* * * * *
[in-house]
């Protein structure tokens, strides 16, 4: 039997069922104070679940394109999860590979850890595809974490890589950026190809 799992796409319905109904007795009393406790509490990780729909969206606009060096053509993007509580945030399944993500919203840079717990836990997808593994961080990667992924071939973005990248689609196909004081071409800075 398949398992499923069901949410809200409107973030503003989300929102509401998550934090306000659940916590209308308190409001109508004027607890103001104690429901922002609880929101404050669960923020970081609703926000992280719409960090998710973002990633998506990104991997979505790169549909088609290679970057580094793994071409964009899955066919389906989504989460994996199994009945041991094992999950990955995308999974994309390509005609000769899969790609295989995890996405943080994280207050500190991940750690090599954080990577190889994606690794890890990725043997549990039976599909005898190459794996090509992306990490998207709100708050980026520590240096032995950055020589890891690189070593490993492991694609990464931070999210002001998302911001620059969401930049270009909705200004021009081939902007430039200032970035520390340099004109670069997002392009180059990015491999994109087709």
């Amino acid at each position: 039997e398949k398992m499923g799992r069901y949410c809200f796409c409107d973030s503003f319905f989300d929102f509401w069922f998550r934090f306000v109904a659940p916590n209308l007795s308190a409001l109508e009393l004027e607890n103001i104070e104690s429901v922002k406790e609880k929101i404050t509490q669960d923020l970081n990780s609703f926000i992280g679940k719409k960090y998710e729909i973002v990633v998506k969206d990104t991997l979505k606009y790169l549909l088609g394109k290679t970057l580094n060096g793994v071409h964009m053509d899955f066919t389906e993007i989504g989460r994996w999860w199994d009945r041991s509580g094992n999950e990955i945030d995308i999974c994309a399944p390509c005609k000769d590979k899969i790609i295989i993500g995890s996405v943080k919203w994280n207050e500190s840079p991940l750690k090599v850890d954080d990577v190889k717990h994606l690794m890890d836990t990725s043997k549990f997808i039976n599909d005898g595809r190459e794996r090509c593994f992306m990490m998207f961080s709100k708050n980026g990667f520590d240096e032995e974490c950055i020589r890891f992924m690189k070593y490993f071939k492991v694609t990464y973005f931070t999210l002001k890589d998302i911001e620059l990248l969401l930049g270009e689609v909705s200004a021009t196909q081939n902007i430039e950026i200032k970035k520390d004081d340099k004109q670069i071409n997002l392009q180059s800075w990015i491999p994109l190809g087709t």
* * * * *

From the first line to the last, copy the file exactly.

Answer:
[in-house]
């Protein structure tokens, strides 16, 4: 039997069922104070679940394109999860590979850890595809974490890589950026190809 799992796409319905109904007795009393406790509490990780729909969206606009060096053509993007509580945030399944993500919203840079717990836990997808593994961080990667992924071939973005990248689609196909004081071409800075 398949398992499923069901949410809200409107973030503003989300929102509401998550934090306000659940916590209308308190409001109508004027607890103001104690429901922002609880929101404050669960923020970081609703926000992280719409960090998710973002990633998506990104991997979505790169549909088609290679970057580094793994071409964009899955066919389906989504989460994996199994009945041991094992999950990955995308999974994309390509005609000769899969790609295989995890996405943080994280207050500190991940750690090599954080990577190889994606690794890890990725043997549990039976599909005898190459794996090509992306990490998207709100708050980026520590240096032995950055020589890891690189070593490993492991694609990464931070999210002001998302911001620059969401930049270009909705200004021009081939902007430039200032970035520390340099004109670069997002392009180059990015491999994109087709």
């Amino acid at each position: 039997e398949k398992m499923g799992r069901y949410c809200f796409c409107d973030s503003f319905f989300d929102f509401w069922f998550r934090f306000v109904a659940p916590n209308l007795s308190a409001l109508e009393l004027e607890n103001i104070e104690s429901v922002k406790e609880k929101i404050t509490q669960d923020l970081n990780s609703f926000i992280g679940k719409k960090y998710e729909i973002v990633v998506k969206d990104t991997l979505k606009y790169l549909l088609g394109k290679t970057l580094n060096g793994v071409h964009m053509d899955f066919t389906e993007i989504g989460r994996w999860w199994d009945r041991s509580g094992n999950e990955i945030d995308i999974c994309a399944p390509c005609k000769d590979k899969i790609i295989i993500g995890s996405v943080k919203w994280n207050e500190s840079p991940l750690k090599v850890d954080d990577v190889k717990h994606l690794m890890d836990t990725s043997k549990f997808i039976n599909d005898g595809r190459e794996r090509c593994f992306m990490m998207f961080s709100k708050n980026g990667f520590d240096e032995e974490c950055i020589r890891f992924m690189k070593y490993f071939k492991v694609t990464y973005f931070t999210l002001k890589d998302i911001e620059l990248l969401l930049g270009e689609v909705s200004a021009t196909q081939n902007i430039e950026i200032k970035k520390d004081d340099k004109q670069i071409n997002l392009q180059s800075w990015i491999p994109l190809g087709t």